Real Estate Attorneys See Upturn in Practices
From downtown Miami to northern Palm Beach County, South Florida’s real estate attorneys are seeing a clear shift in the market. “We’ve seen a huge uptick in business this year,” says Lucia A. Dougherty, co-chair, Land Development & Zoning, Greenberg Traurig’s Miami office. “From 2009, when there was almost no work at all, our practice has slowly gotten better and better. Now, some developers are getting building permits and others are acquiring new properties.”
|Lucia A. Dougherty|
Other leading real estate attorneys point to a similar movement toward new development and investment, and a higher volume of leasing and zoning work, although many clients still need help finding solutions for their distressed commercial and residential assets. “My workload has shifted,” says Suzanne Amaducci-Adams, partner at Bilzin Sumberg Baena Price & Axelrod LLP in Miami. “I’m doing about 75 percent non-distressed deals these days, and life is a lot more positive.”
|James L. Berger|
James Berger, managing partner, Berger Singerman in Ft. Lauderdale, says he’s seen a migration of the firm’s real estate practice. “Now, we’re seeing a growing opportunity to represent individuals, companies and large funds that are acquiring assets,” he says. Those real estate assets include projects in mid construction, and completed buildings with active sales programs, as well as acquisitions connected with the resolution of litigation or bankruptcy proceedings.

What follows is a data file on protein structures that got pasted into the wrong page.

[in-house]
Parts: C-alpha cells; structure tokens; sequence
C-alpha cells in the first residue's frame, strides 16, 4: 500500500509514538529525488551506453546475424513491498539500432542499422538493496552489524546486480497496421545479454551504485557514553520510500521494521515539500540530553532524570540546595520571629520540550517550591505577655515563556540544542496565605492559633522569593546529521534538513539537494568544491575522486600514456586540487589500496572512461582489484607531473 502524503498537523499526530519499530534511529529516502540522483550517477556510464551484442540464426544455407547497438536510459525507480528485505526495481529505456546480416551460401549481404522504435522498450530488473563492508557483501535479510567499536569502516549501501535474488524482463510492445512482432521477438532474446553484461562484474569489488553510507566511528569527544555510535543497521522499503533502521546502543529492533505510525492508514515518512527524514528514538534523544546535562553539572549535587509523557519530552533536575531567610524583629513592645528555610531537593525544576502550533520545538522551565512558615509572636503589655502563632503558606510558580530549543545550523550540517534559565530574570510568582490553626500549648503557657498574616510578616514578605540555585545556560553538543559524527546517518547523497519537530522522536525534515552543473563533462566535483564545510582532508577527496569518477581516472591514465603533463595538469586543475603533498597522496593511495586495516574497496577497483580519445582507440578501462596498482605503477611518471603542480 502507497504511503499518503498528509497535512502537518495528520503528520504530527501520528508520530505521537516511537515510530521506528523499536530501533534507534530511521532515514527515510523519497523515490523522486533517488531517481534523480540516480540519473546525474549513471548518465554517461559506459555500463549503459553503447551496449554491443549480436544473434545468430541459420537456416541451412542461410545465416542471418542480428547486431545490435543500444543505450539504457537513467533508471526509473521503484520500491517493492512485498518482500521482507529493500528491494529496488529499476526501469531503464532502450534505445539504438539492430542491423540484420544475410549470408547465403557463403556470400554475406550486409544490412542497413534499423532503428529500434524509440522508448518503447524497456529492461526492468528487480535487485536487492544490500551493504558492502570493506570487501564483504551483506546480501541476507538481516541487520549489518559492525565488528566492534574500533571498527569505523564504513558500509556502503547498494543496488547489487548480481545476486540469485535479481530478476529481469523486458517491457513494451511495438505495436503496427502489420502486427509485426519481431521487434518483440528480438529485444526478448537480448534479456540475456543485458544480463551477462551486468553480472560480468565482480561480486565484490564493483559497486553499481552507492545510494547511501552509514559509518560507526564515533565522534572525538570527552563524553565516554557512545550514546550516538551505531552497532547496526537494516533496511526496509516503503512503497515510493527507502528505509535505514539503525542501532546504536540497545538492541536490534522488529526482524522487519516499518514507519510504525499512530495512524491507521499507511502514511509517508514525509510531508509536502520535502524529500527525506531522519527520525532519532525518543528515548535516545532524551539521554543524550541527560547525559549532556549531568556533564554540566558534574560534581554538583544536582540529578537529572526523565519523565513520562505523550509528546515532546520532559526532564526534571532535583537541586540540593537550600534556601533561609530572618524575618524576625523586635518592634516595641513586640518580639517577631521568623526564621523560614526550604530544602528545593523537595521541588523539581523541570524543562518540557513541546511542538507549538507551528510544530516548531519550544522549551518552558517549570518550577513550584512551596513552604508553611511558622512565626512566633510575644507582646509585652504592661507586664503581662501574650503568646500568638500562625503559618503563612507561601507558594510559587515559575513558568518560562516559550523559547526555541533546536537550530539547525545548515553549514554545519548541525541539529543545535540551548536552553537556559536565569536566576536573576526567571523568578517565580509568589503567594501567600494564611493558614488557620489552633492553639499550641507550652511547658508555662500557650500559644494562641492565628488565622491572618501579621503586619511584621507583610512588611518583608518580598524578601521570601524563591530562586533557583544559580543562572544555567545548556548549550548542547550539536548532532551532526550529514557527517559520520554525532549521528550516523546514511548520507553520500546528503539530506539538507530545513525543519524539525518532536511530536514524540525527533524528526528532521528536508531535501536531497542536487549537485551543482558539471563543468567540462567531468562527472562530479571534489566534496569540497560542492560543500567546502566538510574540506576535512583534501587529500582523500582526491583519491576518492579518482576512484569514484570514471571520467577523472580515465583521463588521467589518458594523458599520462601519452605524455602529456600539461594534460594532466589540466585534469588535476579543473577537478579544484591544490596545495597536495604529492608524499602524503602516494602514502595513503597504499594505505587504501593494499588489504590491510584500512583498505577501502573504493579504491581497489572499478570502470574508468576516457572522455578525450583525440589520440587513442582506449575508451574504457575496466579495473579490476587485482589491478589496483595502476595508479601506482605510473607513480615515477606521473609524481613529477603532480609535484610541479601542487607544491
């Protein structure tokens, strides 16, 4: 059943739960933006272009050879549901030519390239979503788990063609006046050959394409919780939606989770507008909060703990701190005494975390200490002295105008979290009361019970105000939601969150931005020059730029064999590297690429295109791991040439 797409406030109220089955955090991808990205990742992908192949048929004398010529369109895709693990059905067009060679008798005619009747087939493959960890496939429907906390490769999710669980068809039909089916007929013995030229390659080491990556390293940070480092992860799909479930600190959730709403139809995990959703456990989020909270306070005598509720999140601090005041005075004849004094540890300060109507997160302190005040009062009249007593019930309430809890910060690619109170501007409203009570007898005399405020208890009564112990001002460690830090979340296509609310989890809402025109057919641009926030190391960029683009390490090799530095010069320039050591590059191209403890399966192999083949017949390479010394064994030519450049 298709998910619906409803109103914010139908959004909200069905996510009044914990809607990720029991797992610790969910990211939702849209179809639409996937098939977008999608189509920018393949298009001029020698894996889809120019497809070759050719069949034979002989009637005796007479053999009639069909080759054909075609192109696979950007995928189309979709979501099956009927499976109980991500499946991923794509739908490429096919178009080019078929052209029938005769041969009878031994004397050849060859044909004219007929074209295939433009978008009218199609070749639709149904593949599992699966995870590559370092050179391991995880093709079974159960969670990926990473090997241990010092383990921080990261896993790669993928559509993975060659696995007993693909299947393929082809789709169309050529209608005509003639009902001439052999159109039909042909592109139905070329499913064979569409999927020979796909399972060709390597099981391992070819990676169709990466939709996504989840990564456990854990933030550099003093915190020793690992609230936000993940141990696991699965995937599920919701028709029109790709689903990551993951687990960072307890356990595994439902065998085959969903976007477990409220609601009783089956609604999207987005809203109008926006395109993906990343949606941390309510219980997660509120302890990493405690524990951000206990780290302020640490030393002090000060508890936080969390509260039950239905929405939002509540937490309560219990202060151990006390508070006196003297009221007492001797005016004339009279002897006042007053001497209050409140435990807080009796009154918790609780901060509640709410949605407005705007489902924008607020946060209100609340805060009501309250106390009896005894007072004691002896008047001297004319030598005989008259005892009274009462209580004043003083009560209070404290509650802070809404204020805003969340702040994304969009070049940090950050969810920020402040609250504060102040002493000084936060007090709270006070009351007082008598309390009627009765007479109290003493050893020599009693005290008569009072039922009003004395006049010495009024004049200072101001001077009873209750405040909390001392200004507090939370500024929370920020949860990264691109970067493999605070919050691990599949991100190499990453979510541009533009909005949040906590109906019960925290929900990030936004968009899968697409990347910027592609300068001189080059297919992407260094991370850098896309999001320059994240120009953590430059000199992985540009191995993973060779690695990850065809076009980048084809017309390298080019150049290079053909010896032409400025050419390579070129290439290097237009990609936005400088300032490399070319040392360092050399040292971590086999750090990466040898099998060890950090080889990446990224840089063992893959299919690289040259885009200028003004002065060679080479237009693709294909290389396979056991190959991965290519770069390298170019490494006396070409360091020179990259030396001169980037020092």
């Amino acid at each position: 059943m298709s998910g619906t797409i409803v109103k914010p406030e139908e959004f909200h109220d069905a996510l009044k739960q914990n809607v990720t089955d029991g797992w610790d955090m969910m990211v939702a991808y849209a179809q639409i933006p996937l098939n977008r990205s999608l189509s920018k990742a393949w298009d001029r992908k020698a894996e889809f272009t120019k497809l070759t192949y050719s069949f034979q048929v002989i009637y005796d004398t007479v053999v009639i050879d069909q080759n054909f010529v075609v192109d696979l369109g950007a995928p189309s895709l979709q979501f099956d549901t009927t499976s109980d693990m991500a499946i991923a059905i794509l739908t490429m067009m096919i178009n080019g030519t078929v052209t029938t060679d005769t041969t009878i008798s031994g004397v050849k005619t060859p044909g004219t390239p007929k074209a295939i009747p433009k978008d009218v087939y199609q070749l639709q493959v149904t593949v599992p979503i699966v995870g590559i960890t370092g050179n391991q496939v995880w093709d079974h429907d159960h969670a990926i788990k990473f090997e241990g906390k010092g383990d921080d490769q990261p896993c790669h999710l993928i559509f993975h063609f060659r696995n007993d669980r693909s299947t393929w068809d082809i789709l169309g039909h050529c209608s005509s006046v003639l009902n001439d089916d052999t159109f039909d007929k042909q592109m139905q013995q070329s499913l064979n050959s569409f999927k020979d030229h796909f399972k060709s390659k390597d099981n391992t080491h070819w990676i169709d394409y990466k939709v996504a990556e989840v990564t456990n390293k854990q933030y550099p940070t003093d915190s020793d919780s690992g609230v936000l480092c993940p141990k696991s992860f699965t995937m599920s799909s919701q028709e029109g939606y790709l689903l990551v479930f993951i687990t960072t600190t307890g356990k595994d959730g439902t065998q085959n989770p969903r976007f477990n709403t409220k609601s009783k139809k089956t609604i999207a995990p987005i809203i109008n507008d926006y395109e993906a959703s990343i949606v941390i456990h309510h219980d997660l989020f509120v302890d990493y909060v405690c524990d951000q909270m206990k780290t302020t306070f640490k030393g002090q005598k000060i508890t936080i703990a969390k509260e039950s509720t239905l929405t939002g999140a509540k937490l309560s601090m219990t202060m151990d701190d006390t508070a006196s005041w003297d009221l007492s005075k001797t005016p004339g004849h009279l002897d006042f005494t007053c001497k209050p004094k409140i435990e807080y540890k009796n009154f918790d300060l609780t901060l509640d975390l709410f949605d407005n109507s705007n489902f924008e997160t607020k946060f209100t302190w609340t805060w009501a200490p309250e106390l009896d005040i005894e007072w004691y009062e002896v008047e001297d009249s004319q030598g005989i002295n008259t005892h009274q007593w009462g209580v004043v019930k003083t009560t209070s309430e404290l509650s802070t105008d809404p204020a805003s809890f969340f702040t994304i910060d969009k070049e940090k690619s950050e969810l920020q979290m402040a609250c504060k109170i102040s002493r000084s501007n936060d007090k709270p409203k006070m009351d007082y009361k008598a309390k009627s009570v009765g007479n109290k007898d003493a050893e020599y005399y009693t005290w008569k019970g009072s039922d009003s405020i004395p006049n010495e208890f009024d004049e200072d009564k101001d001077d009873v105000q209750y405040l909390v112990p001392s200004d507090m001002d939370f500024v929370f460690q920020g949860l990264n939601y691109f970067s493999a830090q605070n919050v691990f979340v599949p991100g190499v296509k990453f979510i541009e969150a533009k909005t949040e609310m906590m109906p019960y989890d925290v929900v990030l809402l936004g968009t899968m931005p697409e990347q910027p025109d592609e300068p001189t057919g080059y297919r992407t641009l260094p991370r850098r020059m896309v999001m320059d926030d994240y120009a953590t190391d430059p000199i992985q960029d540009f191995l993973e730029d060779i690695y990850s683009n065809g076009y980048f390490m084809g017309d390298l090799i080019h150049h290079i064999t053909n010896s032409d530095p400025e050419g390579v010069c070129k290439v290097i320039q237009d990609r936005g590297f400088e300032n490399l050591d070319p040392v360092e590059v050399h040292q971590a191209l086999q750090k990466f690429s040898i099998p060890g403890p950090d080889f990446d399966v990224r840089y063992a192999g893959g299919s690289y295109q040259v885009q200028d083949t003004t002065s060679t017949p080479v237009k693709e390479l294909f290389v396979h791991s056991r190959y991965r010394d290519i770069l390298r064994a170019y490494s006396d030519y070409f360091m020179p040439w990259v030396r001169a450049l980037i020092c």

Greater Market Stability
One of the keys to South Florida’s real estate comeback has been a sense that market values are finally stabilizing. “Anyone who has practiced in South Florida over the past decade has seen the great boom and bust cycle,” says John T. Metzger, managing member of McDonald Hopkins’ West Palm Beach office. “For years now, my practice on the commercial side has focused on distressed properties and assisting lenders, developers and owners in connection with the defaulted loans and trying to work out the situation and dispose of the distressed assets.”
But now, owners, developers and tenants are dusting off their growth plans and looking at ways to take advantage of the current market. “On the leasing side, I’ve been dealing with retail, office and industrial tenants who are trying to renegotiate their leases or terminate their lease obligations,” says Metzger. “Some tenants have needed to downsize, while others want to make their moves to upgraded properties or to larger spaces.”
Metzger says he’s also starting to see the reemergence of the residential construction sector – primarily on high-end properties. “I go cycling on S.R. A1A on weekends, and probably half of the vacant lots between Palm Beach and Delray Beach are now under construction with mega-mansions and condos,” he says. “That’s an encouraging sign for our real estate market.”
Metzger adds that affluent homeowners have more confidence that the market has stabilized and are using their credit and equity resources to capitalize on today’s low interest rates. On the commercial side, he is seeing end users weigh the pros and cons of buying a building for their own purposes. “I am not seeing much speculative commercial development now,” he says. “It’s more about users who have a need and want to take advantage of today’s conditions.”